US Catholic Faith in Real Life

Tis the season for top 10 mania

Kevin Clarke | Print this pagePrint | Email this pageShare

It's that "top 10" time of year, a brief temporal news hole filled with over-the-top-10 copy attempting to capture the top something or other of the departing annum. In between perusing top 10 embarrassing celebity or presidential moments (I'm the shoe dodger!"), don't miss a more sobering list, The top 10 stories you missed in 2008, offered by Foreign Policy . For all the vast apparatus at work covering the news-ish world, it's amazing how much actual news goes unreported, including: a stealth surge in Afgahnistan, solar panel cleaning fluid a potent source of greenhouse gases, the remarkably futile, if frequently touted, war on drugs in Colombia; the unsafe at any speed Shanghai steel industry; and more.

And for a little fun (fun that is assuming you are an international relations geek), take a look at their Top 10 Worst Predictions for 2008. My fav? Gotta be the cassandraish William "WMD" Kristol asserting that the neophyte Barack Obama would not take a single primary from the unstoppable Hillary Clinton. Also don't missing Henry Paulson's reassurance regarding our stabilized banking system.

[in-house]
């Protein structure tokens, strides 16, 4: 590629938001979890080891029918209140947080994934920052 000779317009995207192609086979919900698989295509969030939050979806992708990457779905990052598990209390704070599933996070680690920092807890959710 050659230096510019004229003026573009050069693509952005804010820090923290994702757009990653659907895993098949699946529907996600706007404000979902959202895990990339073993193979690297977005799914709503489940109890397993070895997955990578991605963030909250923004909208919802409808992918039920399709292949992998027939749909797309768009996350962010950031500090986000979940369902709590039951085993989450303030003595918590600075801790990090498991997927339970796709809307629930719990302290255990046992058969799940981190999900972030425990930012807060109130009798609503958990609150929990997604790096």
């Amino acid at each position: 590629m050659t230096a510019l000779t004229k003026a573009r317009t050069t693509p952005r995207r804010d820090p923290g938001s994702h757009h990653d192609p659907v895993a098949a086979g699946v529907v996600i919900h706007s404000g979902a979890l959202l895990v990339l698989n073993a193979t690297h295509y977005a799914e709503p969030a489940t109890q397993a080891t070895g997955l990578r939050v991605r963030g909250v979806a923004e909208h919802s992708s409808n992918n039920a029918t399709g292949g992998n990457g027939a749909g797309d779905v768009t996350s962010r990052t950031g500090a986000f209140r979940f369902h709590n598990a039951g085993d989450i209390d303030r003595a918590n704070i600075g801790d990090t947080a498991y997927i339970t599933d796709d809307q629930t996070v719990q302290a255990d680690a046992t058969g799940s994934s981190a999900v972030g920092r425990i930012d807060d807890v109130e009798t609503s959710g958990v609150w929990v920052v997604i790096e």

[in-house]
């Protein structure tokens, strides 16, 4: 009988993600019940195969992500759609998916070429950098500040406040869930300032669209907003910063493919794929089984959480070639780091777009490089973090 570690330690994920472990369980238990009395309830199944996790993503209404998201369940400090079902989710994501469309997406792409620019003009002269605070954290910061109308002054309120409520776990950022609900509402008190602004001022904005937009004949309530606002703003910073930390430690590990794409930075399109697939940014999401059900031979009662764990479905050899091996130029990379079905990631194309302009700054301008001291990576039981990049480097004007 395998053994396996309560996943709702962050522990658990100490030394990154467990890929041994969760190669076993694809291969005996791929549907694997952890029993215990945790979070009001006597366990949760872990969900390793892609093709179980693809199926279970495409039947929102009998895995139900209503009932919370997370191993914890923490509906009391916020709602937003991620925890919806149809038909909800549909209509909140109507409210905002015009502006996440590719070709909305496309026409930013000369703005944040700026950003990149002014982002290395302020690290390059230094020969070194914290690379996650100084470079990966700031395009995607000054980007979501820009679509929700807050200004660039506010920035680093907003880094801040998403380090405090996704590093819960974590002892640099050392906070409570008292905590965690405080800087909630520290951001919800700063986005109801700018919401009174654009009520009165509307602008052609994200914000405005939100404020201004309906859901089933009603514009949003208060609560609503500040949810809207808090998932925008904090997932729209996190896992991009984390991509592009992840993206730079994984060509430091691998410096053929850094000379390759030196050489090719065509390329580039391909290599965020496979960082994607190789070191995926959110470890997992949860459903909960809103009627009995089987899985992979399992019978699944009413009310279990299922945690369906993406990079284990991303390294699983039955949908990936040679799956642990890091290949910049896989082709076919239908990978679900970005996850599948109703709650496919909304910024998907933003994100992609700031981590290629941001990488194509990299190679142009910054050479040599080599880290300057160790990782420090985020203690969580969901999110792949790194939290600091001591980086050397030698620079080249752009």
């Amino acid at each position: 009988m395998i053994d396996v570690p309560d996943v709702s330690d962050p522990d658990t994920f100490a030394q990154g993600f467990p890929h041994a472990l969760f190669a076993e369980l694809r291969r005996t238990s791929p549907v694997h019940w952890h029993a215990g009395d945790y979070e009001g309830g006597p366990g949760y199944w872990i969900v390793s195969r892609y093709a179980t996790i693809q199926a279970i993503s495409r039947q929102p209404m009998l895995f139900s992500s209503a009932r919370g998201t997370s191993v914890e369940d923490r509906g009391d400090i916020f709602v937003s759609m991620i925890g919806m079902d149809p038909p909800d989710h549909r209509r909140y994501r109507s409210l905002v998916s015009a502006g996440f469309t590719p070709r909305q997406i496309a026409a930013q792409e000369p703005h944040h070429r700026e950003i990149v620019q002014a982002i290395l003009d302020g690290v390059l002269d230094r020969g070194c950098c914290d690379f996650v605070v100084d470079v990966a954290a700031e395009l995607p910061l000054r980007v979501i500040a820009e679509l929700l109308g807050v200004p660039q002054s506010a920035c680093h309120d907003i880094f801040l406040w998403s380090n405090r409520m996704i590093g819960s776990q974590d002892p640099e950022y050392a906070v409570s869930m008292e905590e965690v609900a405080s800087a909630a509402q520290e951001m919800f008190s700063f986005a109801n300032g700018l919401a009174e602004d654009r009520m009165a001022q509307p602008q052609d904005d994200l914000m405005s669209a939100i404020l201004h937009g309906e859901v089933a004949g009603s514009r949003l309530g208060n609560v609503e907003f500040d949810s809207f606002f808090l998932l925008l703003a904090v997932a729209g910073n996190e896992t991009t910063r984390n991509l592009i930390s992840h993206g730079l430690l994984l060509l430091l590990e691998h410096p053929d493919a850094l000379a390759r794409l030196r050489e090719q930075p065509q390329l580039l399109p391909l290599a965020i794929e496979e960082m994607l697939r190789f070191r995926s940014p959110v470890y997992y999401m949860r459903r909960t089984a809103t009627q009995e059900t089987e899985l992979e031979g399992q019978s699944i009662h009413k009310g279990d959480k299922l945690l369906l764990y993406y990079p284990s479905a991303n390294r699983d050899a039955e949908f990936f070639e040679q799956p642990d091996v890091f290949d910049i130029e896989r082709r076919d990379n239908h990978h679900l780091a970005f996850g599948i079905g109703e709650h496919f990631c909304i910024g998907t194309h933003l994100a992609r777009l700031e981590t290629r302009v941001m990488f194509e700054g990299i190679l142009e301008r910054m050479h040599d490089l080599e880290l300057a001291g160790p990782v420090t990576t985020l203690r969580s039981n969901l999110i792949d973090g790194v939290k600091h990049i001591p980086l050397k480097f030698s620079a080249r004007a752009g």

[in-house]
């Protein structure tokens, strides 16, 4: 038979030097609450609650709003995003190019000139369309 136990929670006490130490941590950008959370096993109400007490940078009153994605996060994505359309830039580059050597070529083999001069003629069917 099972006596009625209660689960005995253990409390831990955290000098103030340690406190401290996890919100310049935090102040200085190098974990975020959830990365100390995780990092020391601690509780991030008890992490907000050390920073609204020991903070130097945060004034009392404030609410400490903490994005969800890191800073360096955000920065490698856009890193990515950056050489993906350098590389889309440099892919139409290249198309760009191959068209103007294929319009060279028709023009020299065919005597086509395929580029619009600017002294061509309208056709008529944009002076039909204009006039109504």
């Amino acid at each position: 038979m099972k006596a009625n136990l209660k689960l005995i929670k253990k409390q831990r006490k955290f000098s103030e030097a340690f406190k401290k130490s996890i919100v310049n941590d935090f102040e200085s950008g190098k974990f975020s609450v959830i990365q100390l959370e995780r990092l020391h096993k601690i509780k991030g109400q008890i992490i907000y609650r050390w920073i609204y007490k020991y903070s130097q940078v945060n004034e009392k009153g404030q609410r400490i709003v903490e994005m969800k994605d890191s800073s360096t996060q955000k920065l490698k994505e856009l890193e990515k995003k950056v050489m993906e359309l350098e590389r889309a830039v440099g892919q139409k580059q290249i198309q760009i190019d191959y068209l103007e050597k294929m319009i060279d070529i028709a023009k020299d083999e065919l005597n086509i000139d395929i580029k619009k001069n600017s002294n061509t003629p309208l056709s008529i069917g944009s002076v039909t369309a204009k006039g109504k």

Briefly noted:
Our favorite fundraising pitch of the season comes courtesy of Foreign Policy in Focus, which begins their appeal with a sadly too-close-to-reality-for-comfort riff off our recent troubles here in Illinois.

"Illinois Governor Rod Blagojevich is accused of seeking $2.5 million in campaign contributions in exchange for state contracts and most notoriously, for Senator Obama's vacant Senate seat.

"Inspired by his brash willingness to break the law, ignore common decency and fight to stay in office against all odds, FPIF is asking for a kickback of our own-a small donation from each of you.

"While we can't offer you a cabinet post or place you on a corporate board in exchange, your tax-exempt contribution will ensure that we can continue to offer you some of the best cutting-edge analysis on U.S. foreign policy . . . "